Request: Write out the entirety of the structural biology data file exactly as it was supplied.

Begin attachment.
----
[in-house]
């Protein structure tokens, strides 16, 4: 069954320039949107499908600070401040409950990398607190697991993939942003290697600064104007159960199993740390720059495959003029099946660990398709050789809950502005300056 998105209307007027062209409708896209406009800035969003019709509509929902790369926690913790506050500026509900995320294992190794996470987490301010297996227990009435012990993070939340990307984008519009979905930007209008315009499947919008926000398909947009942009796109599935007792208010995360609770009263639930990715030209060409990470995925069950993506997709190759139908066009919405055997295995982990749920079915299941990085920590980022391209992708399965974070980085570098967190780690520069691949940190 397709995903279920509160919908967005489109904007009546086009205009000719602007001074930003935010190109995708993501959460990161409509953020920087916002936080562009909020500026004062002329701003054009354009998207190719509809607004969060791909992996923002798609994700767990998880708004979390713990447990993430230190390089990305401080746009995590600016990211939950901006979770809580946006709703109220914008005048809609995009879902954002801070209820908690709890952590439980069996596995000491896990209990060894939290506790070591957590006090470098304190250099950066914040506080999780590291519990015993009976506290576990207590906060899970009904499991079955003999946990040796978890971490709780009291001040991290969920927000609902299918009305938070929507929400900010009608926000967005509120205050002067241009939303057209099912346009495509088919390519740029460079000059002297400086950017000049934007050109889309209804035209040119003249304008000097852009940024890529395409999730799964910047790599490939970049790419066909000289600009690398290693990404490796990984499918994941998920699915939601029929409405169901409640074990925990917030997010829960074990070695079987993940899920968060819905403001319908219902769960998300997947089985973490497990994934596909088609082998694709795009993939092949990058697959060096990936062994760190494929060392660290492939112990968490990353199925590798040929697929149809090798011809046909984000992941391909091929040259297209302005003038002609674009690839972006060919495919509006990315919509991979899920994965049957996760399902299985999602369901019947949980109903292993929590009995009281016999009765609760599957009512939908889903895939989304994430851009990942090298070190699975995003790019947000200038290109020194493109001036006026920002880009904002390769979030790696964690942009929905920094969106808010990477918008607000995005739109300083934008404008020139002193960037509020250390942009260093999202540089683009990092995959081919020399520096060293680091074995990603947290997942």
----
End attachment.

[in-house]
């Protein structure tokens, strides 16, 4: 069954320039949107499908600070401040409950990398607190697991993939942003290697600064104007159960199993740390720059495959003029099946660990398709050789809950502005300056 998105209307007027062209409708896209406009800035969003019709509509929902790369926690913790506050500026509900995320294992190794996470987490301010297996227990009435012990993070939340990307984008519009979905930007209008315009499947919008926000398909947009942009796109599935007792208010995360609770009263639930990715030209060409990470995925069950993506997709190759139908066009919405055997295995982990749920079915299941990085920590980022391209992708399965974070980085570098967190780690520069691949940190 397709995903279920509160919908967005489109904007009546086009205009000719602007001074930003935010190109995708993501959460990161409509953020920087916002936080562009909020500026004062002329701003054009354009998207190719509809607004969060791909992996923002798609994700767990998880708004979390713990447990993430230190390089990305401080746009995590600016990211939950901006979770809580946006709703109220914008005048809609995009879902954002801070209820908690709890952590439980069996596995000491896990209990060894939290506790070591957590006090470098304190250099950066914040506080999780590291519990015993009976506290576990207590906060899970009904499991079955003999946990040796978890971490709780009291001040991290969920927000609902299918009305938070929507929400900010009608926000967005509120205050002067241009939303057209099912346009495509088919390519740029460079000059002297400086950017000049934007050109889309209804035209040119003249304008000097852009940024890529395409999730799964910047790599490939970049790419066909000289600009690398290693990404490796990984499918994941998920699915939601029929409405169901409640074990925990917030997010829960074990070695079987993940899920968060819905403001319908219902769960998300997947089985973490497990994934596909088609082998694709795009993939092949990058697959060096990936062994760190494929060392660290492939112990968490990353199925590798040929697929149809090798011809046909984000992941391909091929040259297209302005003038002609674009690839972006060919495919509006990315919509991979899920994965049957996760399902299985999602369901019947949980109903292993929590009995009281016999009765609760599957009512939908889903895939989304994430851009990942090298070190699975995003790019947000200038290109020194493109001036006026920002880009904002390769979030790696964690942009929905920094969106808010990477918008607000995005739109300083934008404008020139002193960037509020250390942009260093999202540089683009990092995959081919020399520096060293680091074995990603947290997942």